The poster of this question is not alone. I know very little about the Twilight series other than they are very popular and have a following of foam-at-the-mouth rabid fans. So many of my book friends have read and reviewed them. Now the movie trailer is everywhere. I do feel a bit of pressure to read them. Not from anyone else, mind you, but from myself. What am I missing here? Anything? Maybe if I was younger I might be more susceptible to it. I remember reading Austen for the first time because there was the whole Austen craze in the 1990s when I was a young'un. Remember Gwyneth as Emma? That was a great example of peer pressure though. I fell in love with Austen.

I have not read one single Harry Potter book. Not a one. Put down the torches please. Some how I've managed to not read the books that are almost as popular as the Bible. I'm just not that into teenaged wizards. I've seen the movies and I still don't feel compelled to read them. Maybe someday. And that's how I feel about the Twilight series. It's not really on my radar at the moment. Maybe someday.

That's not to say I don't sometimes fall for it. Since blogging I've read Gaiman and Colleen Gleason entirely because of other bloggers who've read them. I'd never heard of either before. I'm not disappointed that I did either. I've had a good time reading their books. I also had no idea what a Poppet was before blogging either. Now I have two.

I guess marketing is hit or miss with me. Maybe it's the huge hype that turns me off.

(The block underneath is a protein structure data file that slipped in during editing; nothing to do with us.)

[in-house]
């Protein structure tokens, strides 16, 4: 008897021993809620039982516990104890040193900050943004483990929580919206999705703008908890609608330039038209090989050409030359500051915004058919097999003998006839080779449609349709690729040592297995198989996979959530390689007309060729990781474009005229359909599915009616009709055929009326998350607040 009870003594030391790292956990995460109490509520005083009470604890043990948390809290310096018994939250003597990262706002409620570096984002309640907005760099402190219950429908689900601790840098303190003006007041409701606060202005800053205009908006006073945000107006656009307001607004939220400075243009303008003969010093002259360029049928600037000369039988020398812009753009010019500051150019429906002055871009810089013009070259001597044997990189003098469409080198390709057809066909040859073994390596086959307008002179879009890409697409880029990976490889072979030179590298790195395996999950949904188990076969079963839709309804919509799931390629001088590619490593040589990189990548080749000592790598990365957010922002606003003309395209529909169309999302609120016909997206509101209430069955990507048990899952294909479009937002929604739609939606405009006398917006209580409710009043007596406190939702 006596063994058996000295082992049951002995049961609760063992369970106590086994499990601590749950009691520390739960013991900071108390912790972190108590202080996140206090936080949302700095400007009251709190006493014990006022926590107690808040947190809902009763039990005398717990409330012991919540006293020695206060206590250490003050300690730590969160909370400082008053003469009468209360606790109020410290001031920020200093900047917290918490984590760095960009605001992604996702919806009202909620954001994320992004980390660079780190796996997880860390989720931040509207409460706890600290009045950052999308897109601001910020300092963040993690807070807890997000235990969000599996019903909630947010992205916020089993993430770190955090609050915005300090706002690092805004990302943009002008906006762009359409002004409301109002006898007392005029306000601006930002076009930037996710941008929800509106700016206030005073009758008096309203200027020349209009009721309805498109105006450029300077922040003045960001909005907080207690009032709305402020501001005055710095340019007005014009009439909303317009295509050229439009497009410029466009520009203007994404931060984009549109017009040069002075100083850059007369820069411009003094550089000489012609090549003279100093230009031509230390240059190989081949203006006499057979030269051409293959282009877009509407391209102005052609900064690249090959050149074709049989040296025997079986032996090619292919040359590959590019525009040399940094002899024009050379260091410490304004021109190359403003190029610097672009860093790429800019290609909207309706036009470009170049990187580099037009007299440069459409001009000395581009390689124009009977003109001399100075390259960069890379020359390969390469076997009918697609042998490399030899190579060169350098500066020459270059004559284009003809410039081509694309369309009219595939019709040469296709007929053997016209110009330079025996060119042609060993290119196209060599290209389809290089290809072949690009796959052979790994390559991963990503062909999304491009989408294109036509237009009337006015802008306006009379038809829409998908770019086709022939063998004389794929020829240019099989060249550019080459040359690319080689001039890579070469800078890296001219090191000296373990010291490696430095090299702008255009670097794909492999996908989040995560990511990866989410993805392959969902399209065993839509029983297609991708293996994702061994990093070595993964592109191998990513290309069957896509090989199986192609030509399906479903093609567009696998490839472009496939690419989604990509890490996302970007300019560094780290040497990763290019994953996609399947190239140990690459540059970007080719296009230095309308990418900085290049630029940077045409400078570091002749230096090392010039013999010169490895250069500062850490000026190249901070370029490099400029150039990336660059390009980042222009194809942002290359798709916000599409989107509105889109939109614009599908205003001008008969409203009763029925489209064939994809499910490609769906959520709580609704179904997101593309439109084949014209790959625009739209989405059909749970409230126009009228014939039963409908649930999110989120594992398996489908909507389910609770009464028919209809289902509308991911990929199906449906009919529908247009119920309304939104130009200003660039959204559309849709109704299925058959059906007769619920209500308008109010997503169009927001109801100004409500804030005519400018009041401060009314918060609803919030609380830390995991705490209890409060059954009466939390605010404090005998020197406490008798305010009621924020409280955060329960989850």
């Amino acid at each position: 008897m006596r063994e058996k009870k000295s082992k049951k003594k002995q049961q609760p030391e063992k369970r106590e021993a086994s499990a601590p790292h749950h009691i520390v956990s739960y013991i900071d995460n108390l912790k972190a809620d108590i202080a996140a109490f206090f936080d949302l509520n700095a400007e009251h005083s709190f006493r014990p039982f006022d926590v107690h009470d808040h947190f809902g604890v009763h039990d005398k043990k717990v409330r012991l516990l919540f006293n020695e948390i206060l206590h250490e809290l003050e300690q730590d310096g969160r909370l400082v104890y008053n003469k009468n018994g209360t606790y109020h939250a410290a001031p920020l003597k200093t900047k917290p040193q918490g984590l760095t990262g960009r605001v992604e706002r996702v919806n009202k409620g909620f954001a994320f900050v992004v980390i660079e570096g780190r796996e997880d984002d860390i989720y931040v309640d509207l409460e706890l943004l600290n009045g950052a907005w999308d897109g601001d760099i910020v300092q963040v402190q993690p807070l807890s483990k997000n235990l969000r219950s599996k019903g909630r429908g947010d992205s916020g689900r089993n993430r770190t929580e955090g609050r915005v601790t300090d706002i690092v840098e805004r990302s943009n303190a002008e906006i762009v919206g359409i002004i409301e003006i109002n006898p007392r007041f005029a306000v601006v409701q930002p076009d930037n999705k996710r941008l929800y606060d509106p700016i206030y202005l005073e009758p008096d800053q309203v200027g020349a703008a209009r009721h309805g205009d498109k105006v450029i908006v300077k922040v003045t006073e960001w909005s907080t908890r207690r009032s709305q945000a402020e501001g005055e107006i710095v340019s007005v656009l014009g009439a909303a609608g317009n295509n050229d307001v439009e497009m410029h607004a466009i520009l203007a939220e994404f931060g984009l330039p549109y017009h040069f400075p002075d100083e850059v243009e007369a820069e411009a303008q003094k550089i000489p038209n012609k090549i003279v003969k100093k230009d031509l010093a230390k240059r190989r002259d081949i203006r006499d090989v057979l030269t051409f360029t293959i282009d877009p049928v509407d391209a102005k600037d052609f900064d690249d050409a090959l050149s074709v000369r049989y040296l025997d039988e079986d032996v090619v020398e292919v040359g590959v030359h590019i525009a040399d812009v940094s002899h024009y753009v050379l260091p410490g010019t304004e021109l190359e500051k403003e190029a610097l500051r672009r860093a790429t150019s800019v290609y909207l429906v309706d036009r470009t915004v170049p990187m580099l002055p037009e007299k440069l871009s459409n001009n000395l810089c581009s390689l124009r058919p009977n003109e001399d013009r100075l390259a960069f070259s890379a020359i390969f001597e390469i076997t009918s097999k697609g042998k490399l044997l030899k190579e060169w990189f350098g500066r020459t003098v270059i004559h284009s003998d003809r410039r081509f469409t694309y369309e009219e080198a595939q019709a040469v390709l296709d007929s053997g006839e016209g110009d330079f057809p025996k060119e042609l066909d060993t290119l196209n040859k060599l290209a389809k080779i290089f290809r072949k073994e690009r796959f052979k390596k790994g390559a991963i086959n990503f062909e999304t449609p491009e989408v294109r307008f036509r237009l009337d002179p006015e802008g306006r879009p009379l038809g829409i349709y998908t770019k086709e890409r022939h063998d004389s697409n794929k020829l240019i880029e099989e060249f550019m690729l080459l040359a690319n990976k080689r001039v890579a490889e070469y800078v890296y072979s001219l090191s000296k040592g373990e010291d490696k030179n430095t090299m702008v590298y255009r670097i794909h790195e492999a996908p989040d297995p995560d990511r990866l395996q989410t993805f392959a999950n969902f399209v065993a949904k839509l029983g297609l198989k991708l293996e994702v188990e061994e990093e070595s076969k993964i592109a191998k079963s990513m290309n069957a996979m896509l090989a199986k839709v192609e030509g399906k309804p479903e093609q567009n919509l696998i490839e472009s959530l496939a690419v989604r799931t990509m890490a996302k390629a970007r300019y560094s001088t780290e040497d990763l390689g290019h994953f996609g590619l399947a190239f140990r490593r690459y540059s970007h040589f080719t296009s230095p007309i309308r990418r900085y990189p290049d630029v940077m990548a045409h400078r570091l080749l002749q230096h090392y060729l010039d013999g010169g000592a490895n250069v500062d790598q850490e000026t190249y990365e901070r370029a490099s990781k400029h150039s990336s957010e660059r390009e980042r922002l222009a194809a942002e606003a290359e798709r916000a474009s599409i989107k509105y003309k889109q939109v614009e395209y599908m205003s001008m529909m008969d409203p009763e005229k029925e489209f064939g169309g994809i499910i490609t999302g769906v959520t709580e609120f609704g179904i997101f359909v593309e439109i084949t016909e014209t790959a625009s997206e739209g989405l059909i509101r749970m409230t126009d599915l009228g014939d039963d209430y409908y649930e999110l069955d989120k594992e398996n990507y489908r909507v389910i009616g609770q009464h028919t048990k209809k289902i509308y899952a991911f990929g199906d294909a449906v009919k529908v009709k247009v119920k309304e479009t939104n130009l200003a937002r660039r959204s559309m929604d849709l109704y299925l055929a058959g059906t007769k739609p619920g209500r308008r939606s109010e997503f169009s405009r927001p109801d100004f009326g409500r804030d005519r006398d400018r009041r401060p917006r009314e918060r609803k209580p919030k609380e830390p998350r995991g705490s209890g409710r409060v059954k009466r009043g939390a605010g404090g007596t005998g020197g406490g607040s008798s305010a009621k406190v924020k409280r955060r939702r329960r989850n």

Weekly Geeks 15: What Is It?

This week's Weekly Geek theme is What Is It? I've taken close up shots of covers of books I've read and mentioned on my blog. The theme I've chosen for my covers is women. Not only to the covers contain women but the books have either women as the protagonist or the book revolves around a woman. They are powerful, manipulative, confused, victimized, pioneering or famous.

What do you think they are? Please leave a comment.

Wordless: Black-Eyed Suzies

Yellowknife: A Review

Last Canadian Book Challenge Steve Zipp sent me a copy of his book Yellowknife. I never did get around to reading it then but made sure I would for the second Canadian Book Challenge. I'm glad I did.

Yellowknife follows the lives of a collection of quirky characters who find themselves in Yellowknife, NWT at the end of the last century. There are drifters, scientists, politicians, con men, natives, and a bunch of others. There is no central character but all of their stories become entangled throughout the novel. Yellowknife itself is a character, always dangling a golden carrot just out of all their reaches.

I just loved this book. The writing was more than I expected. Smooth and lyrical with great humour. The characters were well developed. I got attached to them as soon as they arrived on the page. In fact, I wondered what happens to each of them after the book ends. Ever read a book like that?

I've never been to the North. It really does seem like a mysterious place to me. Zipp painted a picture of a place of gritty industrialism and endless wilderness. I felt like I was there. So many bizarre incidents happen in the novel. (My favorites were the snowmobile stealing dog and the hockey rink in Russia). But they all fit in well and keep a nice pace. I also enjoyed the sprinkling of magical realism. There is a fine line between myth and reality in Yellowknife.

I highly recommend Yellowknife, whether you're Canadian or not.